Phoebe Terry, taking her potential safety into her hands, writes an article for Babble today entitled, "Why I had a second-term abortion." If you've been reading some of George Tiller's patients' stories, the reason isn't a surprise.
Terry was 40 when she became unexpectedly pregnant; she had one miscarriage behind her, an 18-month old son and a lot of love for the child she was expecting. At 12 weeks, given her risk factors, they had an early ultrasound to check the child's nuchal fold measurement, a measurement of the translucency of the space at the back of a fetuses neck. In cases of normal fetal development, it appears as a black bar; in abnormally developing fetuses, it indicates a damaging fluid build-up. In Terry's case, the problem was obvious even to her at a glance.
What should have been a tiny line of darkness looked like a deflated balloon stretching from the baby's neck down its back to its rump. I simultaneously noticed that it looked wrong and immediately deleted the thought from my mind, asking instead about the profile, the legs, the hands.
The technician leaves, and a doctor comes in to inform Terry and her husband of their suspicions.
He told us that instead of the two millimeters they expect to see, our baby's nuchal translucency measured 76 millimeters, off their charts. He suspected Trisomy 18, a chromosomal disorder that kills most affected children before birth, and the remainder a few days or weeks after. The rare child who survives more than a few months with Trisomy 18 will be profoundly mentally retarded and painfully physically disabled. Virtually none survive more than a year or two.
Once it was confirmed with a genetic test, Terry and her husband had no doubt of what they would do.
We agreed we would almost certainly terminate the pregnancy, we would say goodbye to this very much wanted, very much loved child.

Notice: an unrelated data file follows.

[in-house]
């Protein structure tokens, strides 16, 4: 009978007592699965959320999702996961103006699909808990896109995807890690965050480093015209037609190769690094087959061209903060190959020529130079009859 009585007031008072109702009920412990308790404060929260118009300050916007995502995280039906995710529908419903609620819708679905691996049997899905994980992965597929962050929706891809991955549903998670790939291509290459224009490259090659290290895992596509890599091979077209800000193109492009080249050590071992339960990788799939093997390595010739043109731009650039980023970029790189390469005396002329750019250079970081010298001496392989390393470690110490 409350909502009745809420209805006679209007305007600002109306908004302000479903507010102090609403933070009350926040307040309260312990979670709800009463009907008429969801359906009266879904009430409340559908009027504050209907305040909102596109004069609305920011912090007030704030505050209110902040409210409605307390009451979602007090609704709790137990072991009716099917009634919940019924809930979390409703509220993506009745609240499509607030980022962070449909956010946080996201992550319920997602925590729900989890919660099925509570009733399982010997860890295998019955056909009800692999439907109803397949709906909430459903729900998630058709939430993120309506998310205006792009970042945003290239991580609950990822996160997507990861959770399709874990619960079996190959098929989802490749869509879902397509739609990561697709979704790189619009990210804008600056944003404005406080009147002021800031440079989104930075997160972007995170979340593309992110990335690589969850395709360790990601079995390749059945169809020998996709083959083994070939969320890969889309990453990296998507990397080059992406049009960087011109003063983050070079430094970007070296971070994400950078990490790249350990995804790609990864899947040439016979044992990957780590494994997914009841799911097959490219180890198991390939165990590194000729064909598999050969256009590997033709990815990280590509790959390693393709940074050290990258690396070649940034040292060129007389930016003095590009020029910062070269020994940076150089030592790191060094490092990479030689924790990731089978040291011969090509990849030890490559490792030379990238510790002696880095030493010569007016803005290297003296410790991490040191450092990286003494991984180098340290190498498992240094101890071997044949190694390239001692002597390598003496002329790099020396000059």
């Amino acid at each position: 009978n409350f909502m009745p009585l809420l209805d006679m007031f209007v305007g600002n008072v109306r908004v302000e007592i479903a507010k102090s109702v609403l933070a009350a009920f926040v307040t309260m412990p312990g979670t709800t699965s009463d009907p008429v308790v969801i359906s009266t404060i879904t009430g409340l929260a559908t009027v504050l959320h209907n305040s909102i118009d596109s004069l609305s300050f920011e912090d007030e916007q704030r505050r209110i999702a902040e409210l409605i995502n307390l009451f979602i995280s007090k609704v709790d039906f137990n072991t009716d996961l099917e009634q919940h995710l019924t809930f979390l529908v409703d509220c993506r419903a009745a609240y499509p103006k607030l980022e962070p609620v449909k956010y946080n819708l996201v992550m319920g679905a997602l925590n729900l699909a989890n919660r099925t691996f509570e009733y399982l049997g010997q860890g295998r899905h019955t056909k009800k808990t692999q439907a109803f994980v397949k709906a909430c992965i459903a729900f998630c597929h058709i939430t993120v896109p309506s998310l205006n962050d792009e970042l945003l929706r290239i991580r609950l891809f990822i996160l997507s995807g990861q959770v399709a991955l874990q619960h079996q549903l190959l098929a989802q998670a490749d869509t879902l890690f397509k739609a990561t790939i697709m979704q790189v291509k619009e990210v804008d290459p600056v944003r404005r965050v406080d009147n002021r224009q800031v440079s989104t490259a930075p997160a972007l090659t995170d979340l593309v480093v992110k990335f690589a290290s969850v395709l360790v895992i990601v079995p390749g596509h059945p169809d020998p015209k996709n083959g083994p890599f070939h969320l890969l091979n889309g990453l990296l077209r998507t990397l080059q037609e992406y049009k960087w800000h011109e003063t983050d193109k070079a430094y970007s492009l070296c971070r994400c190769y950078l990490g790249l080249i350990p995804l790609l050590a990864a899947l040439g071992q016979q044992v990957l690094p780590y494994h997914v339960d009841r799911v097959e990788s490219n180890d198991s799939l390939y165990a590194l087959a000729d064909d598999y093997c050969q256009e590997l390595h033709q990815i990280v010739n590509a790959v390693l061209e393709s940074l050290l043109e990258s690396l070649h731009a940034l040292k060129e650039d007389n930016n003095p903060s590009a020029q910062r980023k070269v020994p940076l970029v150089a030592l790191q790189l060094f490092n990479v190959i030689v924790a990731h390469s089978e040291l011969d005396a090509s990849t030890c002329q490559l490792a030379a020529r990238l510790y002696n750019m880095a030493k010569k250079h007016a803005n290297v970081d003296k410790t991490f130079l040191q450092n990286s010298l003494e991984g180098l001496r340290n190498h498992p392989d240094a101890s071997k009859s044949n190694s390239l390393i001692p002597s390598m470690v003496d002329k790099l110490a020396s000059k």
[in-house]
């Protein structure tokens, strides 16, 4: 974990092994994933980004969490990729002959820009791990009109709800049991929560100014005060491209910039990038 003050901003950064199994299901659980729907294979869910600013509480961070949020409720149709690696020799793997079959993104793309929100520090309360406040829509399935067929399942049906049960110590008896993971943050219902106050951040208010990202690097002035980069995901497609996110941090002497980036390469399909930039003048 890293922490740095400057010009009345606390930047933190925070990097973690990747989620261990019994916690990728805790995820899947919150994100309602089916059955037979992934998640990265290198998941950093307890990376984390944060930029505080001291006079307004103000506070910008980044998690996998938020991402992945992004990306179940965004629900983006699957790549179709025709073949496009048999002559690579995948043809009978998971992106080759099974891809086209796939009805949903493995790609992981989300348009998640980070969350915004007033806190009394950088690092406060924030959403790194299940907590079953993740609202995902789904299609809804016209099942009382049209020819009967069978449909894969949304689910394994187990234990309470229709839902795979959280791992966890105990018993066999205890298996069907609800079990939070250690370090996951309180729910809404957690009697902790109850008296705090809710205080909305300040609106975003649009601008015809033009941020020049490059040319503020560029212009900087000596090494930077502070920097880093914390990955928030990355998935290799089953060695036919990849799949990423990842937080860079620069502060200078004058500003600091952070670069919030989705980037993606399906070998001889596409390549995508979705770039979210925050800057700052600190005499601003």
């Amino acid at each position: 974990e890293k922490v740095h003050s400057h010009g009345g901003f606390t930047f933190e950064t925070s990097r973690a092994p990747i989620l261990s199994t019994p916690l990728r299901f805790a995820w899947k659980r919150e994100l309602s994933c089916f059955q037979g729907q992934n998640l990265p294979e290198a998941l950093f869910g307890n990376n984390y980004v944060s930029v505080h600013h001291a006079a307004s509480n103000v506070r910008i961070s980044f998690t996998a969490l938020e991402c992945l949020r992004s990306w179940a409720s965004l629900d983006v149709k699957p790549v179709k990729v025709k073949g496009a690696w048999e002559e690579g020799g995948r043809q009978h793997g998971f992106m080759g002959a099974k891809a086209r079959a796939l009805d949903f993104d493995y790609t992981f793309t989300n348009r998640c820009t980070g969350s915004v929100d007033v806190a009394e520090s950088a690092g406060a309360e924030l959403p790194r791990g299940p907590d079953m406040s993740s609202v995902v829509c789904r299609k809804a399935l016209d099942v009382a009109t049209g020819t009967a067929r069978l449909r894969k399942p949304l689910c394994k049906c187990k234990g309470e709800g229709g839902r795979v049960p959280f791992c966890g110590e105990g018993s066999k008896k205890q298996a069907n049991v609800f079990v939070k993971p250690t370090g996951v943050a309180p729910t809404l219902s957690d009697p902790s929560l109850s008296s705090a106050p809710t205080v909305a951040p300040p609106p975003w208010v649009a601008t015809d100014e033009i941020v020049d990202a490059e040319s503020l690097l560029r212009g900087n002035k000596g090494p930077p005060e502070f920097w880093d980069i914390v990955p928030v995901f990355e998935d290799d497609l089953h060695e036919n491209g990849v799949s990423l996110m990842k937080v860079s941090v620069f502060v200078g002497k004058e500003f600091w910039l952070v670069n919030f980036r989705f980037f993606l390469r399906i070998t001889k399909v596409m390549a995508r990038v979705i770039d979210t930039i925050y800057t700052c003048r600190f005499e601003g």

Although it seems like an obvious decision to Terry and her husband, some in the anti-abortion movement decry even these abortions, despite the fact that a continued pregnancy is likely to result in miscarriage or stillbirth, both of which carry risks to the mother.
Reading their stories, I realized I was almost lucky; I live in a state where insurers cover the nuchal fold test, I was old enough that it was recommended. If my situation had been different, I might have found out about this baby's condition when they did, at the 20-week ultrasound - after feeling the baby move, after weeks in maternity clothes, in the midst of shopping for cribs and bibs.
Terry goes through with the termination, under sedation. And while some of her friends euphemistically refer to her miscarriage, Terry calls it by its name: her choice.
But when your pregnancy takes the kind of turn mine did, all your mothering boils down to one choice - and I chose to spare my child the suffering of a brief, painful life. Of all the million and one things I wished I could be doing for this child, the only act of love circumstances allowed me to perform was this one.
The only thing Terry doesn't acknowledge is that she made a second choice: to talk, without shame, about the love it took to make the first one.
The Hardest Choice [Babble]